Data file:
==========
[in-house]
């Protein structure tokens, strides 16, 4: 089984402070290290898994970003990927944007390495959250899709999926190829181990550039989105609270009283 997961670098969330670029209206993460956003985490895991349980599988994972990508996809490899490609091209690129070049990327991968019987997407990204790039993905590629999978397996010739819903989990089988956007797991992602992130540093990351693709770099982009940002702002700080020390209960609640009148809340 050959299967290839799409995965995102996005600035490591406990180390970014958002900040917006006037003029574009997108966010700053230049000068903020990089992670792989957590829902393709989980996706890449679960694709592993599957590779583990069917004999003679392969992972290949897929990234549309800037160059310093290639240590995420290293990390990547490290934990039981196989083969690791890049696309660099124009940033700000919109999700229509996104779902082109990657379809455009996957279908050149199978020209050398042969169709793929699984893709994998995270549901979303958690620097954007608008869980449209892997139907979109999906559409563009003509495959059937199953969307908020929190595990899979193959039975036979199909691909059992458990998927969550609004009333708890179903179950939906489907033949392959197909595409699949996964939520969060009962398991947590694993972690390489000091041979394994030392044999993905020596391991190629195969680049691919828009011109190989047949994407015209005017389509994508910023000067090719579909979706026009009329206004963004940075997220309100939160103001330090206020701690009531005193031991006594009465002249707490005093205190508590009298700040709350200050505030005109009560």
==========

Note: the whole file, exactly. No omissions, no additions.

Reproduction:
[in-house]
């Protein structure tokens, strides 16, 4: 089984402070290290898994970003990927944007390495959250899709999926190829181990550039989105609270009283 997961670098969330670029209206993460956003985490895991349980599988994972990508996809490899490609091209690129070049990327991968019987997407990204790039993905590629999978397996010739819903989990089988956007797991992602992130540093990351693709770099982009940002702002700080020390209960609640009148809340 050959299967290839799409995965995102996005600035490591406990180390970014958002900040917006006037003029574009997108966010700053230049000068903020990089992670792989957590829902393709989980996706890449679960694709592993599957590779583990069917004999003679392969992972290949897929990234549309800037160059310093290639240590995420290293990390990547490290934990039981196989083969690791890049696309660099124009940033700000919109999700229509996104779902082109990657379809455009996957279908050149199978020209050398042969169709793929699984893709994998995270549901979303958690620097954007608008869980449209892997139907979109999906559409563009003509495959059937199953969307908020929190595990899979193959039975036979199909691909059992458990998927969550609004009333708890179903179950939906489907033949392959197909595409699949996964939520969060009962398991947590694993972690390489000091041979394994030392044999993905020596391991190629195969680049691919828009011109190989047949994407015209005017389509994508910023000067090719579909979706026009009329206004963004940075997220309100939160103001330090206020701690009531005193031991006594009465002249707490005093205190508590009298700040709350200050505030005109009560």